The Forgiveness of Aspen

The Forgiveness of Aspen

by Brooke Larsen

I’m haunted by the question, “What difference will we actually make?”


As the 2016 Uplift Climate Conference rapidly approaches, the Uplift organizing team experiences moments of frantic and youthful dis-organization. It seems like finals week in college, and the only way to reassure ourselves is to say, “It will all get done.”  As with anything in life, there are things we wish we would have planned differently, and some days I’m haunted by the question, “What difference will we actually make?” 

Yet, amidst the endless emails, Slack messages, budget management, to-do lists, and conference calls, I remember that what Uplift provides is beautifully simple: connection. 

Adrian Herder (2015 Organizer) kindles the fire at the inaugural Uplift gathering in Flagstaff, in April 2015. Photo: Claire Martini.

Adrian Herder (2015 Organizer) kindles the fire at the inaugural Uplift gathering in Flagstaff, in April 2015. Photo: Claire Martini.

Connection is the thread that runs through each story, as I reflect on the past couple years I’ve been organizing Uplift.
 
I recall the overwhelming feeling of community at the end of the Uplift planning retreat (in November 2015). We gathered in a circle with the vastness of the House Rock Valley surrounding us. Claire Martini shared a phrase that shot through her mind with each step during her morning run: “change artists.” We performed a unity clap. We howled. We cried. And we laughed, especially as a few of us ended the retreat shotgunning punctured beers I had accidently dropped on the gravel road. 

I think of time spent in the red rock. I remember when I roamed naked through the Robbers Roost one fall, letting coyote footprints guide my way. It was October 31st, so as I lay in the shallow red pools, I soaked in each ray of sun knowing soon snow may fall. 

The drought outside matched the emotional drought within.
The author. Photo: Brian Cade.

The author. Photo: Brian Cade.

I meditate back to the beginning of my Uplift journey in 2014, to when I reconnected with myself. I focus on the time I and four other Uplift organizers told stories with Terry Tempest Williams. When Terry joined the group, she spoke of Great Salt Lake’s low level. As tears streamed down her face, we understood the drought outside matched the emotional drought within.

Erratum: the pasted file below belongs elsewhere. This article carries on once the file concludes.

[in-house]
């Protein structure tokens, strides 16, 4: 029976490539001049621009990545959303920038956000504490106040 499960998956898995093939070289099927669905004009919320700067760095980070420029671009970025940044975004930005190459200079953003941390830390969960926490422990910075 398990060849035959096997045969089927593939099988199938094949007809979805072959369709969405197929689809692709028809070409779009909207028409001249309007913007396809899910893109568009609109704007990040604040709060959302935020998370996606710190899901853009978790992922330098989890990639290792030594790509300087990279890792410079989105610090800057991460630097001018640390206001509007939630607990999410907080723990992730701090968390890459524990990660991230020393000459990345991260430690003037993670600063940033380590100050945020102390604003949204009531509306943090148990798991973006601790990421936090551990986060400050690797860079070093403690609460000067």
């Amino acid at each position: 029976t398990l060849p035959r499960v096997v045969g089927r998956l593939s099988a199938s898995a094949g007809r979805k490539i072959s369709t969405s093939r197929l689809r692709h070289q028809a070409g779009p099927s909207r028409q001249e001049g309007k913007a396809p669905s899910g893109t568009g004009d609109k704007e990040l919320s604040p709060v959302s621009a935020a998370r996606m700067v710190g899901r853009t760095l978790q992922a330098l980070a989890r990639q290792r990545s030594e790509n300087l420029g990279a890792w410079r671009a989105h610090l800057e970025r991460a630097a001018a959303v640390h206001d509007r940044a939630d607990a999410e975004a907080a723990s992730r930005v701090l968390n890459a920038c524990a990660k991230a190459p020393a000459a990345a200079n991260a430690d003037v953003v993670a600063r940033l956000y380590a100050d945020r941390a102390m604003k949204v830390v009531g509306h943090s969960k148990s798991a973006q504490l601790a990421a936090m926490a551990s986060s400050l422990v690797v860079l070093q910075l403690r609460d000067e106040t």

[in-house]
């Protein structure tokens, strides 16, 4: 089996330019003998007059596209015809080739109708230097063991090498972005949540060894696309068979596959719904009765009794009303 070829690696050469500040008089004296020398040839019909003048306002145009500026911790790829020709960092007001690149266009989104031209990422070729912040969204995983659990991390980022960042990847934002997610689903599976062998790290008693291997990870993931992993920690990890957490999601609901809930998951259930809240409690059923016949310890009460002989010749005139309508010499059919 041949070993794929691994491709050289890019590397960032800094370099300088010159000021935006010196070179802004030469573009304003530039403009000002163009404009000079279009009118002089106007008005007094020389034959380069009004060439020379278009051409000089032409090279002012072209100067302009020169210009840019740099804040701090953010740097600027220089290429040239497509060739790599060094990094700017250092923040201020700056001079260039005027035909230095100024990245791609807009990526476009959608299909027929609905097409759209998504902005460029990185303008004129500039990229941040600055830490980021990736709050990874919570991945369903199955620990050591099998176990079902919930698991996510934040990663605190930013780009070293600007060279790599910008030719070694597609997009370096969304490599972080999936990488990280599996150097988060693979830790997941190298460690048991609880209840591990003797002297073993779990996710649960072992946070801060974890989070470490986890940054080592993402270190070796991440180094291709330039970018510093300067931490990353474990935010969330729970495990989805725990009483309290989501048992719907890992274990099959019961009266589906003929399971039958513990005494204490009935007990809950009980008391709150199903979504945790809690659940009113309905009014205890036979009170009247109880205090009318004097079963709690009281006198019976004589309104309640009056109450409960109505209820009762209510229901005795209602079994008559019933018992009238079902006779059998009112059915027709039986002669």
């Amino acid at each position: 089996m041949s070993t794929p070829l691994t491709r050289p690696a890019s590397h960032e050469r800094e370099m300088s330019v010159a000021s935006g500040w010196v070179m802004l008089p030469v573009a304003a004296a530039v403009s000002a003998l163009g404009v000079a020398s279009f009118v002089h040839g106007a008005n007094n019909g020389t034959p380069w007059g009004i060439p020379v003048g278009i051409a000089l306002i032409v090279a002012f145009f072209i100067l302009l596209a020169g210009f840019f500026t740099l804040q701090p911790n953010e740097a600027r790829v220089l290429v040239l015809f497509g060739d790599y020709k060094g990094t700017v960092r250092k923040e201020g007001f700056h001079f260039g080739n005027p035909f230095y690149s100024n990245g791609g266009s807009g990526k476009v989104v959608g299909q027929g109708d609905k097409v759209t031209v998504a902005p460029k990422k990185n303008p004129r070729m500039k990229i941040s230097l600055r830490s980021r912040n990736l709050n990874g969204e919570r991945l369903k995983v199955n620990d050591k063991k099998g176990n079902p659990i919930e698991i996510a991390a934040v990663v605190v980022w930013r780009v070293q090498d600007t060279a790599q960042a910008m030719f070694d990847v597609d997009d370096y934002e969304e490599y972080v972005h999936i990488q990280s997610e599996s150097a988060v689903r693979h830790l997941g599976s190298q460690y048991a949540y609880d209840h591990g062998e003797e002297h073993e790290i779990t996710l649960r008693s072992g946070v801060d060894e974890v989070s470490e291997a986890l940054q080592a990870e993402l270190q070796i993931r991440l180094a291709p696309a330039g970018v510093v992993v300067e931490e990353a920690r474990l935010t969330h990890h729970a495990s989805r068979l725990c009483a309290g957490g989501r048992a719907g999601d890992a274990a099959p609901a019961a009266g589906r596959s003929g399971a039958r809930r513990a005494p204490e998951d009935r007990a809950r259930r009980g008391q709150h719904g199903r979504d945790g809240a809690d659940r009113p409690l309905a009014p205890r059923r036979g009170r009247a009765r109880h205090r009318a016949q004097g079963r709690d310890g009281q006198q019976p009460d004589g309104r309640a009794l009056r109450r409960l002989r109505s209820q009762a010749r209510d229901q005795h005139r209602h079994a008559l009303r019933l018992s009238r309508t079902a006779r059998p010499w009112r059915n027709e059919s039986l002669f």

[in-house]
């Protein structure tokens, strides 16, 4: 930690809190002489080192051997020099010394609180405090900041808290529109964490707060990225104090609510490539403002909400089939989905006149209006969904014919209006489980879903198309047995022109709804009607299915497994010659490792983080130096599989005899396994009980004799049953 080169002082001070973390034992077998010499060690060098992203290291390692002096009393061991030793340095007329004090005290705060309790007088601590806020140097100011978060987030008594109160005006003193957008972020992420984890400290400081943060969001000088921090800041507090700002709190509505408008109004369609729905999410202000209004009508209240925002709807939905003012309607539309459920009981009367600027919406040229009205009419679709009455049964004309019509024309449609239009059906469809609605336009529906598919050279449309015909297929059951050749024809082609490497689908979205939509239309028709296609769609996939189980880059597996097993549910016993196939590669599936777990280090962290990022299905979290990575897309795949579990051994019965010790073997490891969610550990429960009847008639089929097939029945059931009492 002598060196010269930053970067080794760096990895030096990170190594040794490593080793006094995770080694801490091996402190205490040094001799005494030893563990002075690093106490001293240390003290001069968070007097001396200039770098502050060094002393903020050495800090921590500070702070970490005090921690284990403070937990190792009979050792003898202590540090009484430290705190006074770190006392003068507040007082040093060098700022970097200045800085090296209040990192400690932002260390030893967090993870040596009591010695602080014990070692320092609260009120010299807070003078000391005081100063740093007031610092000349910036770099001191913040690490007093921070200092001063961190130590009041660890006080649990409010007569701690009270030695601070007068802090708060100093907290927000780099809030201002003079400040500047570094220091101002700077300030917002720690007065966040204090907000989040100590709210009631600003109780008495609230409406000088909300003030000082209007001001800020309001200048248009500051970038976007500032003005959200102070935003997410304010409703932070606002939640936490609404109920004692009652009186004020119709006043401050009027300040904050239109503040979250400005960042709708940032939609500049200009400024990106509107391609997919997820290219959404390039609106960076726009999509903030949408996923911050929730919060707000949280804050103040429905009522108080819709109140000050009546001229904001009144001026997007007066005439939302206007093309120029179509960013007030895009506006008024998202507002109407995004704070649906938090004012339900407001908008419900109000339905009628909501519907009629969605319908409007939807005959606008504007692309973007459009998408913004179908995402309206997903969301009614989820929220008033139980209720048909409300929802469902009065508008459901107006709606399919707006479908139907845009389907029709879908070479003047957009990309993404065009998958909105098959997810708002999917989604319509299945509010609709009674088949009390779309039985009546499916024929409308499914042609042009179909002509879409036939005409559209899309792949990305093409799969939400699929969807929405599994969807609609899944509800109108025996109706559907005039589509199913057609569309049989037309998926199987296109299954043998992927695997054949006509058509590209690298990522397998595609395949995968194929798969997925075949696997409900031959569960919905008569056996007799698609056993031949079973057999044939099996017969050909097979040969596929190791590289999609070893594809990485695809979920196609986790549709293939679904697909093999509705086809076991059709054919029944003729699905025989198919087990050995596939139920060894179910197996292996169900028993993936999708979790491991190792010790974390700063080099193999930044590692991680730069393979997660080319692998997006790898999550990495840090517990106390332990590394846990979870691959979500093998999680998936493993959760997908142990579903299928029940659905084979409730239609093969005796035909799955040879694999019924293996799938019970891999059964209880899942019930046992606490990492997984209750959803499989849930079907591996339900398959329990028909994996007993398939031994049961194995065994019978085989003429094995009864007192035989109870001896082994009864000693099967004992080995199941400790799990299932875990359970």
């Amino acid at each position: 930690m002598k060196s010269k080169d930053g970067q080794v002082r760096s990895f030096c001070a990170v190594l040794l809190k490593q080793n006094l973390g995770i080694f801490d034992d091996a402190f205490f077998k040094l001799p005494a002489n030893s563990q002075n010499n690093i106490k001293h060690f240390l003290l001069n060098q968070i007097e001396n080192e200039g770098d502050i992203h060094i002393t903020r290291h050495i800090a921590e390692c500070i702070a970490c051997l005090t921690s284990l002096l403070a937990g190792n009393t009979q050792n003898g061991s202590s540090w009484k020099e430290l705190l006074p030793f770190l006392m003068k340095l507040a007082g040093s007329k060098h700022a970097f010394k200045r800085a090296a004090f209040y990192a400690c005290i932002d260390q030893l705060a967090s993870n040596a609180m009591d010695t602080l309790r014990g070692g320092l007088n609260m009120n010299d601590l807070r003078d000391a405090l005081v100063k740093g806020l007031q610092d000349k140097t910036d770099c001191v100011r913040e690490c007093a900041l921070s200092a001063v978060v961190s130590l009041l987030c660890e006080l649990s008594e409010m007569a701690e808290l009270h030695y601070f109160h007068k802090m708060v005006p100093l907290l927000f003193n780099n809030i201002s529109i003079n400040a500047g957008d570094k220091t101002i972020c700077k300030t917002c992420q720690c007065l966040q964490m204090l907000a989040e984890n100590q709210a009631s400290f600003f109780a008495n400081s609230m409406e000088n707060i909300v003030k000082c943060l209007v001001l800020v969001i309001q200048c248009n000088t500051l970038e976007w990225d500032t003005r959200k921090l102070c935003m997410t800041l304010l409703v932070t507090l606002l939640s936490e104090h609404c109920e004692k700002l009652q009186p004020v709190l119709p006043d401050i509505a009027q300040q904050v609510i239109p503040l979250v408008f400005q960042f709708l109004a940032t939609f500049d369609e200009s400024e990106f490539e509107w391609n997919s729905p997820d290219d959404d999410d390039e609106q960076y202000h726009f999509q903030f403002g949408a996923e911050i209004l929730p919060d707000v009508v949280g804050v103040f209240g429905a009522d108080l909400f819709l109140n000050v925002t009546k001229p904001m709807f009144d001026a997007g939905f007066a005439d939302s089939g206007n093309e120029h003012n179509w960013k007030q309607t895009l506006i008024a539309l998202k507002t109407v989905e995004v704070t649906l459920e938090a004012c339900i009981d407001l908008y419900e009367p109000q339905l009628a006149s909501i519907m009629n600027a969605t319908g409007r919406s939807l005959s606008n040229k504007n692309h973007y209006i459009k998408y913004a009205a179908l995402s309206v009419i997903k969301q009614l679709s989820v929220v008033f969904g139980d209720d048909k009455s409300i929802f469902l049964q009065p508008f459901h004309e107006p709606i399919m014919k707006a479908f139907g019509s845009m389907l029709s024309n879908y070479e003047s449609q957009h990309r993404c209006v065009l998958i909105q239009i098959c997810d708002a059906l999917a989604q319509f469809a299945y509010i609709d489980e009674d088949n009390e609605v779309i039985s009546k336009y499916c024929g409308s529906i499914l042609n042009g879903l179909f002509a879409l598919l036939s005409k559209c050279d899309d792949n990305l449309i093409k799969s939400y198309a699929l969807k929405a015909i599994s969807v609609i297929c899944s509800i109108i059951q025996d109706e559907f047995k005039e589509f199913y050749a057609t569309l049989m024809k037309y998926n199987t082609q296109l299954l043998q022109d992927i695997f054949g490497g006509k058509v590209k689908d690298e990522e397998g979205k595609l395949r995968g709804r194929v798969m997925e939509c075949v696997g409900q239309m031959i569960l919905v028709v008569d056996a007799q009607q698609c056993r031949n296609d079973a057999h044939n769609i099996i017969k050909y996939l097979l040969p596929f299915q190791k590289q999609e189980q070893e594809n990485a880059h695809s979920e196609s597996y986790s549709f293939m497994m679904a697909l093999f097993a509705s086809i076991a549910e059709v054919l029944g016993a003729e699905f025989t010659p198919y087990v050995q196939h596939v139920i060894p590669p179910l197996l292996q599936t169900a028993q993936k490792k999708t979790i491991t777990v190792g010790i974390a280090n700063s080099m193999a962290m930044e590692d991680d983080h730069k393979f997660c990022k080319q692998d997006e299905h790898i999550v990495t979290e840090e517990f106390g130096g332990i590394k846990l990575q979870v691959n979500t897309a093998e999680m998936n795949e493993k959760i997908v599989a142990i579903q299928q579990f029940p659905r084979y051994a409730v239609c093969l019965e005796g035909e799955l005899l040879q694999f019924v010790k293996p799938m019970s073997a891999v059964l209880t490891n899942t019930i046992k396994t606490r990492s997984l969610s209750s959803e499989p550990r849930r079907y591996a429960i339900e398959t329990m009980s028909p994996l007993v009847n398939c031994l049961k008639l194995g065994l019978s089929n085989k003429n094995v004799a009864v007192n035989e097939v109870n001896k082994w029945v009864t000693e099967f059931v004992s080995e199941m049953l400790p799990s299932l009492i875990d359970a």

Five months prior, I had separated from my partner of seven years. In the grieving,loss, and betrayal, I had shut down my capacity for vulnerability. I was in an emotional drought. But the act of honest storytelling shatters all barriers to vulnerability. Through this shattering we reconnect.  

With Terry and my fellow Uplifters, I told a story of a solo night spent in the shadow of Pikes Peak. As I lay awake under golden aspen leaves and a speckled sky, the word “forgiveness” kept resurfacing. Aspens, with complex and interconnected root systems, define connection. Just like a supportive community, aspens inspire forgiveness.  Terry called my story “The Forgiveness of Aspen.” 

At the 2016 Uplift Climate Conference, we hope people will find connection—whether that’s through time spent in the forests of the San Juan Mountains, action planning with our growing community, or reflecting on your story of self. Our conference is outside, because we believe in connecting to the places we must protect. We’ll spend the last day in regional action planning groups: We hope Uplift inspires a sustained climate action community that goes far beyond three days in August.

We engage in storytelling, art, and music, because we believe creative vulnerability is the truest pathway to reconnecting with ourselves. 


The act of reconnecting reminds me of a day I spent observing the Jordan River flow past.  The orange sky filled the peripheral vision of my left eye. I shifted my perception from observing nature, to nature observing me. I felt compelled to look down. I looked at my feet, where my body made contact with the ground, to the fallen leaves and drying grass on the riverbank. I found myself asking, “Does it hurt?” I felt silly, recognizing the anthropomorphism. But then I thought, maybe it isn’t silly after all. By asking, “Does it hurt?” we make space for compassion.

By asking, “Does it hurt?” we make space for compassion.
A dam on the Jordan River in the Jordan River Narrows, Salt Lake County, Utah (circa 1901). Photo: Unites States Geological Survey.

A dam on the Jordan River in the Jordan River Narrows, Salt Lake County, Utah (circa 1901). Photo: Unites States Geological Survey.

Community helps us to process the overwhelming injustices and pain we witness everyday—from those in our own communities to the constant images flashing across our screens. Rather than resorting to numbness, we can embrace vulnerability. 

I feel most alive when I reconnect—whether that’s time spent observing nature observing you, or finding communities that dig deep.  

What connects us across the Colorado Plateau? From the aspen groves of the La Sal Mountains to the ponderosa forests of the Kaibab Plateau; from the rush of the Colorado River through the Grand Canyon to the headwaters in Colorado’s high country; from the arrogance of Glen Canyon Dam to the spilling mines of Silverton and the toxic power of the Four Corners Power Plant. We are a community connected through our shared love and abuse of the Colorado River and the lands that depend on its life. 

I can’t wait to uncover what other connections exist. Maybe we’ll even find some aspen.